Seyyed Nasrallah added, “The title of our sit-in in front of all mosques and churches should be to demand that governments withdraw their ambassadors from Sweden and expel the ambassadors of Sweden.”
People across Lebanon heeded the call with footage showing large rallies outside different places of worship.
Thousands have protested in Pakistan in response to the planned burning of the Quran.
Anti-Swedish rallies have also been staged in different Muslims countries, including the Iraq capital.
Demonstrations took place across Iraq following a call by the coordination framework “in support of God’s religion and His Holy Book,” calling on Arab and Islamic countries, and the OIC to “take strong steps and positions to stop this flagrant violation of the sanctity of Islam and Muslims.”
The Iraqi coordination framework (a coalition of political parties with a parliamentary majority) announced its strong condemnation and denounced Swedish authorities for again allowing an extremist to burn a copy of the Quran.
The coordination framework affirmed its support for the “courageous decision” of the government for issuing a warning to sever diplomatic relations with Sweden, and to withdraw Iraqi representation from Stockholm, in order to allow transgression against the Holy Quran.
Other Iraqi political parties and organizations have also condemned the repetitious attack on Islamic sanctity, many saying it “would not have been repeated had it not been for the hostile policy of America and the West.”
In a statement, the Presidency of the Iraqi Sunni Endowment Office called on Arab and Islamic countries to follow the example of the Iraqi government in its position, which the statement described as honorable, in reference to the expulsion of the Swedish ambassador from the country.
The Iranian Foreign Ministry has summoned the Swedish ambassador, informing him of its strong protest against the Swedish government’s repeated permission to offend the Holy Quran.
“We strongly condemn the repeated desecration of the Holy Quran and Islamic sanctities in Sweden, and we hold the Swedish government fully responsible for the consequences of inciting the feelings of Muslims around the world,” Foreign Ministry spokesman Nasser Kanaani said.
“Continuing to desecrate Islamic holy places and spreading hatred in this way is considered a perfect example of organized violence and a hostile action against the world’s two billion Muslim population, God-believing people and followers of the heavenly religions,” Kanaani stated.
Iranian Foreign Minister Hossein Amir Abdollahian has called on the UN Secretary-General to condemn the sacrilegious actions against Islam, saying they only spread Islamophobia and extremism.
Abdollahian told the UN chief that the desecration of the Quran as well as other holy books under the pretext of freedom of expression will spread hatred, violence and xenophobia.
Saudi Arabia, Qatar, and Bangladesh are among the Muslim countries that have summoned Swedish envoys conveying their strong condemnation over the latest sacrilegious act.
Jordan condemned the Quran’s desecration “as a reckless act that fuels hatred, and a manifestation of Islamophobia that incites violence and insult to religions”, its Foreign Ministry said.
Turkey strongly condemned the “despicable attack” on the Quran, calling on Sweden to take “decisive measures to prevent this hate crime” against Islam, the Turkish Foreign Ministry said.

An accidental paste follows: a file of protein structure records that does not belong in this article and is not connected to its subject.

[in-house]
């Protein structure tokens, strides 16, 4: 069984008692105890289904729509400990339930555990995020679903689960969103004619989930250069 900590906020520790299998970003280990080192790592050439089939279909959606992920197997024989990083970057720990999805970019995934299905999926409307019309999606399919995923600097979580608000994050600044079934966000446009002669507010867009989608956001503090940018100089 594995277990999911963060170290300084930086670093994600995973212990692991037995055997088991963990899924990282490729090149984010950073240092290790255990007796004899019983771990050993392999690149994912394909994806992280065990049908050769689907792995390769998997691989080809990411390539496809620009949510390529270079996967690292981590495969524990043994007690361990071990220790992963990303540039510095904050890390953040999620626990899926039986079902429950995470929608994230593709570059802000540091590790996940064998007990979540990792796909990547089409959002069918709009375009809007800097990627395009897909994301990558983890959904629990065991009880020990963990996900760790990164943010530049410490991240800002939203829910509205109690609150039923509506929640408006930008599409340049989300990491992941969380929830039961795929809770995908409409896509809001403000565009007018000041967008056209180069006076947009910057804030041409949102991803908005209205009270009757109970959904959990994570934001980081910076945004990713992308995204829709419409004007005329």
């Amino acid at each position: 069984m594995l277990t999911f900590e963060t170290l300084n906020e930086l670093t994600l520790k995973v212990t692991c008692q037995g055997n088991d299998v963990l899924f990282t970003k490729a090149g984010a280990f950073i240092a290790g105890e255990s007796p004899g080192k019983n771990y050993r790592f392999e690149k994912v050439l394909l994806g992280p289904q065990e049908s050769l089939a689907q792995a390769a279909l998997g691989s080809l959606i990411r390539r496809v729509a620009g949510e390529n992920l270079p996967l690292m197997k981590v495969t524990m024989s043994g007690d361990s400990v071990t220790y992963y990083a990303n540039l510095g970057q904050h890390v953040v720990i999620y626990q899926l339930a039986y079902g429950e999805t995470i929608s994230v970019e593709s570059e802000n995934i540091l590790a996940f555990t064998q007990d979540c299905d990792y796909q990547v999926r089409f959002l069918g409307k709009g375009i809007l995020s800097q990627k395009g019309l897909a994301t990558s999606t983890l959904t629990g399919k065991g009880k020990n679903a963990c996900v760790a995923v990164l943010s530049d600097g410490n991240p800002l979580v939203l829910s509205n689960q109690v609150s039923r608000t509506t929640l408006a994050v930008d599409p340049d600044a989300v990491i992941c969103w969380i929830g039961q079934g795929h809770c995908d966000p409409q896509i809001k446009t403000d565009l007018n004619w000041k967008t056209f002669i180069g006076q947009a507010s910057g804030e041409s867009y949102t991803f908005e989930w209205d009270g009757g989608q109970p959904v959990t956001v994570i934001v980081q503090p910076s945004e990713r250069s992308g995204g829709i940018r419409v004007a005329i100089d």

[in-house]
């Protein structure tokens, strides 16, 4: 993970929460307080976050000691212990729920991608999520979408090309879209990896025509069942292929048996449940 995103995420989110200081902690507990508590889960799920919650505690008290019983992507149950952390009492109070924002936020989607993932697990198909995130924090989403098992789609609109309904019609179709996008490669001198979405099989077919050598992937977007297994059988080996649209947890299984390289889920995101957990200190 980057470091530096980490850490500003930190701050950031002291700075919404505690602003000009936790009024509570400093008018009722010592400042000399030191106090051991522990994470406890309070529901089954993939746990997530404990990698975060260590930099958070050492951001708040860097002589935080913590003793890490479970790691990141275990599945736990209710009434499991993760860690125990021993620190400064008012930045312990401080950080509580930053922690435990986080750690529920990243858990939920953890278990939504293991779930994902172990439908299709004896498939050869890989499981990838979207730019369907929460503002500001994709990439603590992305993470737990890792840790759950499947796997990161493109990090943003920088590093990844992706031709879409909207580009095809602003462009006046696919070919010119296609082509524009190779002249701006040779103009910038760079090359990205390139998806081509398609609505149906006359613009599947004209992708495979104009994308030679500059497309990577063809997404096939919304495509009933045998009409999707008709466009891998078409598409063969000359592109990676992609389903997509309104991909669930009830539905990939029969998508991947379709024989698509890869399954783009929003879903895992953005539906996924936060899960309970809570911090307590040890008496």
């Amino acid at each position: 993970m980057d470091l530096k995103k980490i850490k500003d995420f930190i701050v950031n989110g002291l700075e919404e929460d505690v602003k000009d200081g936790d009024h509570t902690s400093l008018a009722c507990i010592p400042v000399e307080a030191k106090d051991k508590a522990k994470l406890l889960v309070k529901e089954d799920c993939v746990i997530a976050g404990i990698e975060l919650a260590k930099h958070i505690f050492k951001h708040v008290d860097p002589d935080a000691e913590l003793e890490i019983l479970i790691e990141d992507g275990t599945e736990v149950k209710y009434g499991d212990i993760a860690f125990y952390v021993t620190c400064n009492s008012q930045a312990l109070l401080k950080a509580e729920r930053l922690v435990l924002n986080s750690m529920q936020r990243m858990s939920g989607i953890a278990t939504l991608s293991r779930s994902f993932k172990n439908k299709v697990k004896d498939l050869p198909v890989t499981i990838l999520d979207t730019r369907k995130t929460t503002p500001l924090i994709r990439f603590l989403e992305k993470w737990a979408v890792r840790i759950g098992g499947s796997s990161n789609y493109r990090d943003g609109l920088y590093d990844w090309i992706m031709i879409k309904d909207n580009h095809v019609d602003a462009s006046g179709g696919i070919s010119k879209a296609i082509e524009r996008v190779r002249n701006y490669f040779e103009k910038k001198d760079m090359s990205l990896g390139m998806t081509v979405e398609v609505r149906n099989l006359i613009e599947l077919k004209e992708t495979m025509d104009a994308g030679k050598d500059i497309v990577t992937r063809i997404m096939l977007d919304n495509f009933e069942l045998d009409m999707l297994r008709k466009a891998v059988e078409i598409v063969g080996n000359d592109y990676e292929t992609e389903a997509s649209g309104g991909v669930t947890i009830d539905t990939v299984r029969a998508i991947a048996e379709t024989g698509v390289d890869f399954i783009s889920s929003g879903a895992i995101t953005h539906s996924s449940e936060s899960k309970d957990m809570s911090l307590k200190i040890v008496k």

“We strongly condemn the despicable attack targeting our sacred book, the Quran in front of Iraq’s Stockholm embassy,” a statement by the Foreign Ministry noted.
The Lebanese Hezbollah chief has called on all Muslim governments to follow Iraq’s path and expel Sweden’s ambassadors from their counties.
He said if the burning of the Quran occurs again, countries should sever diplomatic ties with Sweden in line with Iraq’s policy.
The al-Azhar University led the condemnations by Muslim Sunni organizations across West Asia. The highly-respected university said the “approvals to burn the Quran reflects chaotic policies, hateful extremism and support for terrorism.”
Pakistan, which holds the presidency for the OIC, was among other Muslim countries that condemned in the “strongest possible terms” yet another Islamophobic act of public desecration of the Holy Quran in Sweden.
Prime Minister Shehbaz Sharif said, “From the platform of OIC, we will create a common strategy to remedy this evil,” Sharif said in a statement. “The OIC is to play a historic role in expressing the sentiments of the Muslim world and stopping this evil.”
“The sequence and continuity of the events is evidence that this is not an expression, but part of a political and satanic agenda,” Sharif noted. “All Muslims and Christians will have to jointly put an end to this conspiracy.”
“Permission to carry out premeditated and provocative acts of religious hatred cannot be justified under the guise of freedom of expression, opinion and protest,” the Pakistani Foreign Office spokesperson said in a statement.
The disturbing recurrence of such Islamophobic incidents, which have hurt the sentiments of over 2 billion Muslims worldwide, is both legally and morally reprehensible.
The sacrilegious action and other anti-Muslim measures in the West have been limited only to Islam by groups of far-right extremists. The Western governments’ inaction against the blasphemy has infuriated the Islamic world.
Three such incidents have occurred in Sweden this year alone, triggering calls in West Asia for the boycott of Swedish products.
Experts say Israel and the U.S. seek a sinister goal by orchestrating such sacrilegious acts as they have a long tradition of anti-Islam prejudice.